A skyscraper-and-housing-crazed Toronto has more construction cranes than Tim Hortons locations right now (trust me, I checked) and it can’t be easy to keep all those construction sites active. shelter from intruders.
But a construction site appears to have taken security a bit too far, as someone – and it’s unclear who – wrapped scaffolding around the base of a new development with barbed wire, giving sidewalks at the base of the tower almost complete a rather post-apocalyptic atmosphere.blogTO reader Adam Wynne shared photos of the curious scene at 480 Yonge Street, saying he was “shocked by the disorderly manner in which the barbed wire had been strung around the scaffolding and at the above the sidewalk”.
Attempts to find out who installed this thread and who is responsible for its removal have proven to be such a colossally deep and confusing rabbit hole that I’m not sure I’ll ever see the light of day again.
The site in question is home to a recently completed 38-story tower containing purpose-built rental apartments. Although it has reached its final height and is largely enclosed in an exterior cladding, it is still several months away from occupancy and remains a very active site.
Whether installed by a party associated with the development in an effort to deter climbing, or a highly confusing display of vandalism, the continued presence of barbed wire has locals worried.
“It’s easily accessible for those walking on the sidewalk below, and several sections are low enough that kids can easily encounter it,” says Wynn.
“Surely there is a better way to prevent unauthorized people from climbing the scaffolding without compromising public and worker safety.”
Wynn says “The City of Toronto has very specific requirements for where and how barbed wire can be used – including minimum height requirements to prevent accidental injury.”
A cursory review of the city’s fencing bylaw reveals that there are indeed strict limits on where these materials can be used, stating that “no barbed wire, chicken wire, or other barbed or sharp material should only be used in a fence exceeding 2.5 meters in height.”, with some minor exceptions which do not seem applicable here.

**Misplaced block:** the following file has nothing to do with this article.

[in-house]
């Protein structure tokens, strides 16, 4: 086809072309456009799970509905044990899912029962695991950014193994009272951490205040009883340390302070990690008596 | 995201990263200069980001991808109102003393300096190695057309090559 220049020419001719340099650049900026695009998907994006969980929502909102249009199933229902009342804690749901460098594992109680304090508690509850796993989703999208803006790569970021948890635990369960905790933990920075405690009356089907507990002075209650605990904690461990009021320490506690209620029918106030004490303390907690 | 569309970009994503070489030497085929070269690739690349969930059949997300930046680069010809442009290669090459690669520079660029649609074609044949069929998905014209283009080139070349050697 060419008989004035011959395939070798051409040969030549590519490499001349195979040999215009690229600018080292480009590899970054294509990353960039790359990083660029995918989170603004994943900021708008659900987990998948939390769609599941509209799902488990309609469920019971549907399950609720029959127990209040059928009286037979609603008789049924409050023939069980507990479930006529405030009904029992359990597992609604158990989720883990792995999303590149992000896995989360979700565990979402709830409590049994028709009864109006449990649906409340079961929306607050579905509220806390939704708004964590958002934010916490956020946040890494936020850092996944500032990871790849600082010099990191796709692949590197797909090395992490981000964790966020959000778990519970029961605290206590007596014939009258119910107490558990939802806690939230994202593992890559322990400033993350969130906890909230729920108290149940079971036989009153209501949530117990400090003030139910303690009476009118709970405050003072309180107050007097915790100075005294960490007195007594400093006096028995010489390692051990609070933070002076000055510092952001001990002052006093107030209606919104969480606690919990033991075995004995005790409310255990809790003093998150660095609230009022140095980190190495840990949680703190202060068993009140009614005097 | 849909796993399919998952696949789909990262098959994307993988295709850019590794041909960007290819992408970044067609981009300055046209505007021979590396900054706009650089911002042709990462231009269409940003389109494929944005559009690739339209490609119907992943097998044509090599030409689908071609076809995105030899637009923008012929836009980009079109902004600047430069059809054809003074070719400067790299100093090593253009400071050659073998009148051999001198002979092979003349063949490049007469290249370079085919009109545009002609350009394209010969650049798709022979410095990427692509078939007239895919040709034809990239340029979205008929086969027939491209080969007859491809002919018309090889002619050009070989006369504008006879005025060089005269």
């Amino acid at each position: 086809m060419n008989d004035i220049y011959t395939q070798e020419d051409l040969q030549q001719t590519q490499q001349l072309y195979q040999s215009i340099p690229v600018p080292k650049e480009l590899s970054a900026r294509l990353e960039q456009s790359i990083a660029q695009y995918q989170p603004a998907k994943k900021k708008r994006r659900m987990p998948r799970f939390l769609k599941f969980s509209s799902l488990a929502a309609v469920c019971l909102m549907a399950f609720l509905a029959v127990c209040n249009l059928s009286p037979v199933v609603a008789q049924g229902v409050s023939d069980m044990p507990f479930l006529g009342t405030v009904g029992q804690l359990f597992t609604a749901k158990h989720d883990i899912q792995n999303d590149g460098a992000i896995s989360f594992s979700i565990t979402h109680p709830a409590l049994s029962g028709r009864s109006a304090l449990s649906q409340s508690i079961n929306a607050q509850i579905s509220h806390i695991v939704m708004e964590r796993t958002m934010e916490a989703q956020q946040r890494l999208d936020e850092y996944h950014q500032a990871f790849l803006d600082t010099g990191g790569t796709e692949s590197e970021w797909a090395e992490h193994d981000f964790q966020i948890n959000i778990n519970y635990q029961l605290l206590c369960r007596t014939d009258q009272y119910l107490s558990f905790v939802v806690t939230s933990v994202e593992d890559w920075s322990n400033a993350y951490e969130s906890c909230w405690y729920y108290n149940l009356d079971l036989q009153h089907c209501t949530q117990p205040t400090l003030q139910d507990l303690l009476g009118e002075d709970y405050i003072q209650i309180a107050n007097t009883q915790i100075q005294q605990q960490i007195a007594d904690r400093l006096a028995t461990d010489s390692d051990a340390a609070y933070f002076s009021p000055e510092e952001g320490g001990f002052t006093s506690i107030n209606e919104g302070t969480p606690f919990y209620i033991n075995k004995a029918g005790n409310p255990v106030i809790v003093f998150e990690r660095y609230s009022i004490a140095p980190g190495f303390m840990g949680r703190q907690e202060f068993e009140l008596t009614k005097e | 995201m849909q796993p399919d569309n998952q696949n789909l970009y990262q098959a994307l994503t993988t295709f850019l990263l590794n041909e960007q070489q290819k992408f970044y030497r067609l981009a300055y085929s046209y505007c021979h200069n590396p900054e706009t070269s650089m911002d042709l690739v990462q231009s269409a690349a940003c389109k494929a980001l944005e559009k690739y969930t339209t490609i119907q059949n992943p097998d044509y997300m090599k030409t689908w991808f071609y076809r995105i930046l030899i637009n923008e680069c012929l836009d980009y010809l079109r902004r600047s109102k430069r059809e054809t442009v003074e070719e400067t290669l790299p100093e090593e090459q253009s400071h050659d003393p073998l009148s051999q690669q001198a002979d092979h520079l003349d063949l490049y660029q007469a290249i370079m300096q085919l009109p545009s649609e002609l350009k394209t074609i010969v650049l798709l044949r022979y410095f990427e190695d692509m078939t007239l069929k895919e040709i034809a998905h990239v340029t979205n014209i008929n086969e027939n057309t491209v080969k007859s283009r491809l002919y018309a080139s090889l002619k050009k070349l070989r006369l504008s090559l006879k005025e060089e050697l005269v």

I’m not going to sit here and point fingers (because lawyers and all that) but it’s pretty clear whoever put up this barbed wire didn’t do it in accordance with this regulation.
Wynn says he sent photos with his concerns to 311, only to be informed that “they no longer file service requests via email, and I have to submit them through their app or website. However , there is no pre-set option for this issue on the app or website.”
And the dead ends kept piling up.
Then Wynn says he contacted Toronto’s planning division, but was told that the planner associated with this development was no longer with that department. He then tried to contact the Toronto building, which he said “informed that it needed to be sent to Municipal Licensing and Standards” for review.
In what reads like a bureaucratic wild goose chase, Wynn then contacted Municipal Licensing and Standards via a “property standards inquiry” request on the 311 application, only to be told they didn’t. had no competence in the matter.
“Throughout this process, the local councilor’s office has remained silent – although I understand this week is a time of transition between councillors,” Wynne said.
With all other options exhausted, Wynn says he “asked Toronto Building to reconsider the issue following MLS’s response,” and was told they were — as of Thursday after- 12 noon – “were examining it to see if it was within their jurisdiction.”
In addition to Wynne’s extensive efforts to investigate why such an installation would be permitted and which department was responsible for its removal, blogTO reached out to project developer QuadReal, contractor Skygrid and site security firm ASG Security. Group for an explanation.
None of the companies have responded to requests for comment at the time of writing. However, there is evidence that the site has used barbed wire as a security measure in the past.
A Google Street View image captured in 2021 shows barbed wire placed atop a building fence, although it is unclear from the images if this installation complies with the 2.5 height restriction meters.
If there’s a lesson to be learned from all of this, it’s that answers don’t come easily in a city where every city department passes on inquiries like an informational hot potato game.
So, for now, watch out for the barbed wire, I guess.